The Casual Reporter: The New Show Will Probably Succeed

Friday, March 20, 2009

The New Show Will Probably Succeed

Buffalo Bill's Wild West Show with Mickey and Friends is already a week old counting from the "soft opening" (it officially opens April 4, 2009). Here's the part I am reluctant to admit: assessed objectively, and theatrically speaking, the Disney characters in the show are not an abomination and do not destroy the integrity of the human performers. In fact, for a Disney audience, their presence works in most parts of the scenes they are in. They are not offensive and their presence does not emasculate the authentic elements of the show.

But let's keep that between you and me. I'm still uncomfortable, as a de facto ambassador of the Old American West, talking to a plastic head that "speaks" without moving its lips by bobbing its head to the rhythm of a pre-recorded voice track - as if it were real and we are in the Old West. However, when I pretend it's real the audience plays along and the theatrical convention works. That's always the case in theatre. I'm only "Buffalo Bill" to the degree my fellow actors and I pretend I am. Commitment by the actors to believing the unbelievable is what creates the illusion and allows the audience to suspend their disbelief and accept the "reality". Then we all look like theatrical geniuses and the experience for the guests is magical.

The opening scene with Auguste works because he pretends the characters are real, but there's more to it than that. The characters' giant smiles are critical. Psychology studies show that when we see someone smile we have a reflex to smile ourselves, creating an instant rapport. (Something we can all take home with us.) Add silly voices and animated movements and unless you're fully committed to being jaded you will likely find yourself grinning along. Once you grin, you've accepted their presence and you can pretend they're real. That's how the Disney magic works.

The Cattle Trail Scene, which I now call the Camp Scene, works with the characters in it. In addition to their contagious smiles, the characters dance and sing, which is what the characters do best. When the stunts join in dancing at the end, their movements and energy remind me of Zorba the Greek (a classic musical film featuring a rough old Greek codger who dances).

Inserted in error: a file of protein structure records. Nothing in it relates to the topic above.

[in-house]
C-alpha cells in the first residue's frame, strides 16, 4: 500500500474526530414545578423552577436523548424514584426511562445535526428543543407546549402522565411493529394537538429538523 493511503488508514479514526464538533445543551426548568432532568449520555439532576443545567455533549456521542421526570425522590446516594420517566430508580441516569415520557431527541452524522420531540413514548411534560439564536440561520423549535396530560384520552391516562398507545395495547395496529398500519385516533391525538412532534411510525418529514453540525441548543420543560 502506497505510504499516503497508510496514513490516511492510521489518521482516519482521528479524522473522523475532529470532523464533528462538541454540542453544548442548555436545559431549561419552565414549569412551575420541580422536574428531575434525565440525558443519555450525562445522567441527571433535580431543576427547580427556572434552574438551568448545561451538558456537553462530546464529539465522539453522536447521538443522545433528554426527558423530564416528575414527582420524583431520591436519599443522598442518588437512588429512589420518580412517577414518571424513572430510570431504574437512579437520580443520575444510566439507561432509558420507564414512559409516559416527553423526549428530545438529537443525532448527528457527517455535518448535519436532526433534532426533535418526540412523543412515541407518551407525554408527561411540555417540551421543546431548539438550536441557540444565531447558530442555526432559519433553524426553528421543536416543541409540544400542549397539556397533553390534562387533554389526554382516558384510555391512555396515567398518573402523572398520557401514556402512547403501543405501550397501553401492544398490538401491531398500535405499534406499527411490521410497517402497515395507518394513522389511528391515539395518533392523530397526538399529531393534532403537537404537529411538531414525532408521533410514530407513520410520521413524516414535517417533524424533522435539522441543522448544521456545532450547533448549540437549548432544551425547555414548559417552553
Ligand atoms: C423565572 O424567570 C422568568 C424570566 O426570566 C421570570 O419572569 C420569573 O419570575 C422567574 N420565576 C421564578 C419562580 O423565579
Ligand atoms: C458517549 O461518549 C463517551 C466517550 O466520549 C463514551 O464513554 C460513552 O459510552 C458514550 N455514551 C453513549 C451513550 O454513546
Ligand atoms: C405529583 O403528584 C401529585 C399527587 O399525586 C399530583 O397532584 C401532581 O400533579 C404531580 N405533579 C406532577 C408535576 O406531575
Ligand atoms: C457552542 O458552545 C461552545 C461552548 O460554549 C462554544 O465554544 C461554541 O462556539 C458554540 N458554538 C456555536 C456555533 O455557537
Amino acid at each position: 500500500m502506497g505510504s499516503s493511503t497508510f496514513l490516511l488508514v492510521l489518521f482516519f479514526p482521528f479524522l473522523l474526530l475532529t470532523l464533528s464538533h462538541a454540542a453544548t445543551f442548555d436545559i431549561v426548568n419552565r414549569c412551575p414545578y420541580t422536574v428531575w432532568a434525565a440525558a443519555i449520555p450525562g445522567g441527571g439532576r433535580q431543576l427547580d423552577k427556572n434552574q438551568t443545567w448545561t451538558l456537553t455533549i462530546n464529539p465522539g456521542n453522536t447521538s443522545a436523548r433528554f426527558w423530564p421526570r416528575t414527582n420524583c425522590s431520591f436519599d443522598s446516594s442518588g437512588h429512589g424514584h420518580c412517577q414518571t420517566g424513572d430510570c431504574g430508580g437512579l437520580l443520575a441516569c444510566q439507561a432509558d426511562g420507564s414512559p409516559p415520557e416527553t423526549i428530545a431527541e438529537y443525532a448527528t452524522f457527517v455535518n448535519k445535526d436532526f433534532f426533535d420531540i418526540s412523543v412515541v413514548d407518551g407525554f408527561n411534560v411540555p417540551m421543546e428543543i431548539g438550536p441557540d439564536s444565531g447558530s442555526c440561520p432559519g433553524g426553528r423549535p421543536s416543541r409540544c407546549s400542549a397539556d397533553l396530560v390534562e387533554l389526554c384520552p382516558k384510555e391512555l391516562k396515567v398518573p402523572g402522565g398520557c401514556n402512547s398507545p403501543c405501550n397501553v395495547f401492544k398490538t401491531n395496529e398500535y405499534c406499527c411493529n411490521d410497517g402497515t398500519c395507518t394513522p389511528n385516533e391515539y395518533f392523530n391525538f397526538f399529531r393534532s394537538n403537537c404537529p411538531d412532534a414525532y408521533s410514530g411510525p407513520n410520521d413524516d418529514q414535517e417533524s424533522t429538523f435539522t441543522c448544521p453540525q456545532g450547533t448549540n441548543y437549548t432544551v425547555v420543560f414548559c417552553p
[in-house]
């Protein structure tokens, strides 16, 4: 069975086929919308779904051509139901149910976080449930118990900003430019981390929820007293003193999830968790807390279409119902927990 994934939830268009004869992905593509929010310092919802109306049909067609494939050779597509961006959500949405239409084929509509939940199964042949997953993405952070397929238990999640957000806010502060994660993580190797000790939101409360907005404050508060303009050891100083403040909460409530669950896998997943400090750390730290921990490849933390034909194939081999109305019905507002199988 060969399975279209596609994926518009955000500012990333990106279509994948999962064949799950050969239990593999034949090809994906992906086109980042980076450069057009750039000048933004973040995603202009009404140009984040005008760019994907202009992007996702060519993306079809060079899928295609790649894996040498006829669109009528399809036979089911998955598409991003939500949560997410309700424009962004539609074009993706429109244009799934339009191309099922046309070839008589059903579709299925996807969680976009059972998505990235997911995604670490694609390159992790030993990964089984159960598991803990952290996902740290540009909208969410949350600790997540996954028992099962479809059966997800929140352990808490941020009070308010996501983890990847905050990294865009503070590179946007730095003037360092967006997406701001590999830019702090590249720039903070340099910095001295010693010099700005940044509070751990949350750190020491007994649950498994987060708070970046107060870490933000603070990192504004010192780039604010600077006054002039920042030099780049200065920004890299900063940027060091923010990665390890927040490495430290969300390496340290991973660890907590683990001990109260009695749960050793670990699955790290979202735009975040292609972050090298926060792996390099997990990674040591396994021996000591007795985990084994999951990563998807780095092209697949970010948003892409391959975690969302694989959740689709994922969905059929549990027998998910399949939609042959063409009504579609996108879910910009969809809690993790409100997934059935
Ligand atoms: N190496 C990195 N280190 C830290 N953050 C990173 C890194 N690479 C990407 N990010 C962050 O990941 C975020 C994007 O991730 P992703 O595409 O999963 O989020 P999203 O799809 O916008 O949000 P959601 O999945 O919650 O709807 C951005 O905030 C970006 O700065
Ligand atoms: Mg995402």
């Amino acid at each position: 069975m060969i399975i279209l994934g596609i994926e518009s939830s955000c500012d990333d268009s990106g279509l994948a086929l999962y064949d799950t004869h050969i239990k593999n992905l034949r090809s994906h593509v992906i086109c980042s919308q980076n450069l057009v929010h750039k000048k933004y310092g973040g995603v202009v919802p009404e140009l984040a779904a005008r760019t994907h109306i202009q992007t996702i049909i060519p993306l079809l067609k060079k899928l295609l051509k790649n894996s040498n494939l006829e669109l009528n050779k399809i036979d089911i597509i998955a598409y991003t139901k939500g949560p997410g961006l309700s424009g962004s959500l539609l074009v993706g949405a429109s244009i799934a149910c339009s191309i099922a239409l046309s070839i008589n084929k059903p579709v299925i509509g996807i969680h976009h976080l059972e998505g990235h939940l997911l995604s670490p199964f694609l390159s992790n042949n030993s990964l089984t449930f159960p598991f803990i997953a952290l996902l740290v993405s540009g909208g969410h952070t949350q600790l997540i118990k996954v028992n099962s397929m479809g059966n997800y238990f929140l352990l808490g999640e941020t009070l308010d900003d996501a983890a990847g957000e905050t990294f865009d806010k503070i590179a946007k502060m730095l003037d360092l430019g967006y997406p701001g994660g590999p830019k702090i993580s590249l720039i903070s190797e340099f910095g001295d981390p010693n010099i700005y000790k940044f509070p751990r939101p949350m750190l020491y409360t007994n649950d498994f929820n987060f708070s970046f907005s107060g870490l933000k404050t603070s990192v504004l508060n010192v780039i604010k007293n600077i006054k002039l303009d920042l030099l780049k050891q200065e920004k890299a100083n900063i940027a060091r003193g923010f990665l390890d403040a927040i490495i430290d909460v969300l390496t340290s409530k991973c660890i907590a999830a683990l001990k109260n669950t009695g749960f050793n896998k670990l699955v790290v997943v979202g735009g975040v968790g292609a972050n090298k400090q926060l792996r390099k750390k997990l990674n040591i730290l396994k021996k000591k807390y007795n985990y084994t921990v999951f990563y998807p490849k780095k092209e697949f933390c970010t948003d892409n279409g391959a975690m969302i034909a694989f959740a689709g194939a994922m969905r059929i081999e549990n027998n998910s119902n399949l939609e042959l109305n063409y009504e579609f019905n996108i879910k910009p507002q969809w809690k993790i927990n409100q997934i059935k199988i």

Theatrically speaking, the Camp Scene is an improvement over what the Cattle Trail scene had become - without the chickens, without the trick roping, with often aimless dialogue and without cowboys believing in it, the Cattle Trail scene had tended towards being long, listless, and lifeless. The Camp Scene is tighter and better theatre although it no longer reflects the living tableau of the American West that W.F. Cody envisioned. The cowboys retain their "authenticity" by establishing their identity in other scenes like the Cavalcade, Rodeo Games, and Cavalry.

My feeling is the scene is about 2 songs too long and the fight among the cooks, although excellent fight choreography, is under-provoked and makes for an awkward introduction to the Disney characters. The Autistic Coordinator ... woops! I mean the Artistic Coordinator (Freudian slip) sorry about that ... has assured me that the fight feels contrived because the costume of one of the cooks isn't different enough from the other cooks. As soon as his costume is sorted out, it'll all come together. OK. Whatever.

W.F. Cody saw his original Wild West Show not just as great entertainment, but as a living history lesson of the American West. His show shaped history almost as much as it reflected it. Buffalo Bill's Wild West Show in Disney Village was never meant to have the same objective. Although based on the original, the intent beyond pure entertainment was not to tell the story of the West but the story of Buffalo Bill's Wild West Show. What always made the show work, regardless which century it played in or what the higher-minded objective, was it's entertainment value: it was and is an entrepreneurial venture. If our public wants Disney characters, give them Disney characters. In less than a week we'll ask the public their opinion and see if Disney's marketing research is accurate or not. I'm reluctant to admit they may have been right on this one.

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